I can’t believe I have not written about this book before! I am sorry this posting comes too late for you to order a copy for every person on your Christmas list. As you may have ascertained, our site has been out of commission for a bit. The Survivors Club is one of those rare finds that I end up buying for, loaning to, or recommending to almost everyone. It’s great for adventurers, introverts, cynics, optimists, fiction and nonfiction readers, your mail carrier and your former brother-in-law (he loved it!). I think one of the reasons it is so adaptable to the tastes of so many is that it has heart-pounding plot-driven sections, musing portions, scientific research, self-help, and an array of fascinating characters. It contains many of the elements of enjoyable fiction, plus it offers you stranger-than-fiction, hair-raising tales.
Sherwood is a student of human nature, an experiential learner, (he allows himself to be trapped underwater at a naval training center) and an empathetic listener. He brings a social scientist’s curiosity and a chaplain’s heart to his subjects. I finished this book feeling like he genuinely likes people, and roots for them in their quests to overcome daunting misadventure and tremendous physical and emotional anguish. He revels in stories of success, but is also frank about the sad and disheartening details of people’s lives. He talks with a Holocaust survivor, the woman who still holds the record for living through the longest fall, and people who have tried, unsuccessfully, to end their lives beneath the Golden Gate Bridge. All of them have such enormous, humbling grit. Hearing about them made me feel a reverence for life, with all its twists of violent fate and joyful reprieve.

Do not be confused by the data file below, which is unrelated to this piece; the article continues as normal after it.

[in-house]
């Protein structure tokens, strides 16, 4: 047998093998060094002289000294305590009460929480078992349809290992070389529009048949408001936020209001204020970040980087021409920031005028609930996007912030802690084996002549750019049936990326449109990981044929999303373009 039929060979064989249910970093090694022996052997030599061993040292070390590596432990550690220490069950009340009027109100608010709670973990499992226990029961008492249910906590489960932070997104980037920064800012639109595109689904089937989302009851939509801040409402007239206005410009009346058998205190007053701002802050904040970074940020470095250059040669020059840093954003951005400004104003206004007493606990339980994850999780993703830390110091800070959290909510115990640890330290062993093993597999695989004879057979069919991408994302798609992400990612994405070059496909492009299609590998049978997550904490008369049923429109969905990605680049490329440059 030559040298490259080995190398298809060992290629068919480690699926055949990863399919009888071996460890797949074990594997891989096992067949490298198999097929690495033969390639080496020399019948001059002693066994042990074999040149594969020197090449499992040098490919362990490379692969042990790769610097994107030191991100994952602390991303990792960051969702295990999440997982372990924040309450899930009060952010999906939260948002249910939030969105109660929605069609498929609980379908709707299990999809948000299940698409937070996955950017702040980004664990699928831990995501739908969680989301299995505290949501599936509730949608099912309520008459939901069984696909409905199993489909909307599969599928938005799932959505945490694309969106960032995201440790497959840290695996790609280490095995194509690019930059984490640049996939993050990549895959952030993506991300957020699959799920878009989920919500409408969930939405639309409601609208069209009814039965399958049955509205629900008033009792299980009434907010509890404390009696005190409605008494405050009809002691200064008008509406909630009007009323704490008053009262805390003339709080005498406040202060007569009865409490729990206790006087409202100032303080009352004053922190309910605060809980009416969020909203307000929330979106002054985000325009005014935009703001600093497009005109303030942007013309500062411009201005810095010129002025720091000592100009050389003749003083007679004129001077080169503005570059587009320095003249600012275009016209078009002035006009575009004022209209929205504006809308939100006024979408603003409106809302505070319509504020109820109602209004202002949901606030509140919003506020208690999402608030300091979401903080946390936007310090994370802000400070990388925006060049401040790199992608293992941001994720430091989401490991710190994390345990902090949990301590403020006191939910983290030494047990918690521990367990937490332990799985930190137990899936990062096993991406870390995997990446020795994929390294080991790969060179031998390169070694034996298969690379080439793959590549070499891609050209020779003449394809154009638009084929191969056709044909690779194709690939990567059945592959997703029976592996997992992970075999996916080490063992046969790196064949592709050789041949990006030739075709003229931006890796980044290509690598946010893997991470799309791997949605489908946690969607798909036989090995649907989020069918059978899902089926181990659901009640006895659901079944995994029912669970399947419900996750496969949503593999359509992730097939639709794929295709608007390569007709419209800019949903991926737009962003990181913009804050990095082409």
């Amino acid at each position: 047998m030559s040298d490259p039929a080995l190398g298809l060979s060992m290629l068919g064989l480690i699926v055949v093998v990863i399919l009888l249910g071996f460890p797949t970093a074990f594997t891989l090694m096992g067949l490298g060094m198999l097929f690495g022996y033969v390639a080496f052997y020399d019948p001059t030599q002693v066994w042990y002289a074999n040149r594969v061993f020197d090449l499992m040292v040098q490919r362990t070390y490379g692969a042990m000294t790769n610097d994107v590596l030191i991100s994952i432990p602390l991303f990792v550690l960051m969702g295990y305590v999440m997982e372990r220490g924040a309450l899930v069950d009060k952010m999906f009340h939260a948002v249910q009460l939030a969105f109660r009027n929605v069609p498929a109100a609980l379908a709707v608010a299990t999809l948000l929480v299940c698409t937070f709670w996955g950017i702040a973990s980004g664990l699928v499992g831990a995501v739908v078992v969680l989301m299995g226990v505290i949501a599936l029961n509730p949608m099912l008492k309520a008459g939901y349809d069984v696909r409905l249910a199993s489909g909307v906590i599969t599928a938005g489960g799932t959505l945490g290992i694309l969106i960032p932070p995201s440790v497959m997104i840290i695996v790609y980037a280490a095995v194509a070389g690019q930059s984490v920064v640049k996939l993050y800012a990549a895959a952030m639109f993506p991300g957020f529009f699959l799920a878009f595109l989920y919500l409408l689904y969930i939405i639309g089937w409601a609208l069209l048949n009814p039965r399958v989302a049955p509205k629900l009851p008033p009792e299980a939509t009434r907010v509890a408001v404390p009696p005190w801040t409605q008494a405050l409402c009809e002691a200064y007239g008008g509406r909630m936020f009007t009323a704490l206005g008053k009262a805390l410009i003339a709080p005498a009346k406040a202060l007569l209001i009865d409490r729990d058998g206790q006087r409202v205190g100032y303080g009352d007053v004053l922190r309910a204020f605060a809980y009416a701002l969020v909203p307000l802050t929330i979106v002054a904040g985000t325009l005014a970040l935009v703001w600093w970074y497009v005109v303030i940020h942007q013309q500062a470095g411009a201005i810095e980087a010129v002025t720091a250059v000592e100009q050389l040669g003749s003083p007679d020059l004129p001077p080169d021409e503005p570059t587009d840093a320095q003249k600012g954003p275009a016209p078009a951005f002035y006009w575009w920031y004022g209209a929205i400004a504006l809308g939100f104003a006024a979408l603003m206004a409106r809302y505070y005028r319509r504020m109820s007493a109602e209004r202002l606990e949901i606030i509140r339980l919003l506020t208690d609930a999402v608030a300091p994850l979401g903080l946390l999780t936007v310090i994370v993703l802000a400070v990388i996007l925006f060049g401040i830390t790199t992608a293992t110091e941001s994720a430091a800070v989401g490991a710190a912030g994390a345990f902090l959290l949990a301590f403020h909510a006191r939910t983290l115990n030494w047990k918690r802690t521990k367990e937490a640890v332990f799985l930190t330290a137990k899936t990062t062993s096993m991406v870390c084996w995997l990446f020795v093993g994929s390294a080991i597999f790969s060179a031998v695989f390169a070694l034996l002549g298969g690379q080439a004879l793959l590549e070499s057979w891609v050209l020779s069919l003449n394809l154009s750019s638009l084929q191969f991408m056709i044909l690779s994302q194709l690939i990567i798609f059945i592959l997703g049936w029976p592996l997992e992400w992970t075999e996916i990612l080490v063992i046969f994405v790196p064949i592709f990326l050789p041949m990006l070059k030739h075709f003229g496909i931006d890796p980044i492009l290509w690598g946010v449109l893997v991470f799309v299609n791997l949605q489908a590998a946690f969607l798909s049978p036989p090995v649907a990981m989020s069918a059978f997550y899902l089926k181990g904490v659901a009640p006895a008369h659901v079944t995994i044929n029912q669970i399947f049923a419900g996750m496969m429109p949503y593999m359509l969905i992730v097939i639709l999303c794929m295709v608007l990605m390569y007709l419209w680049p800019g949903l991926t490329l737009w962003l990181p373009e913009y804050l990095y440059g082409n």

After delving into all manner of stories that take place on sinking ships, in the jaws of a rogue mountain lion and on plummeting airplanes, he offers research on how to increase your luck. Sometimes you don’t have a choice about the outcome, but sometimes you do. My favorite words from the book were, “Sooner or later, we’re all survivors.” When you start to think of yourself that way, as a person on a journey of resilience, it changes your story. You can increase your chances of outlasting cataclysmic troubles; though increasing your luck at love and cards is a story for another book.
P.S. To alleviate some confusion, you should know there is a crime fiction by Lisa Gardner that bears this same title. I have not read it, but I am curious.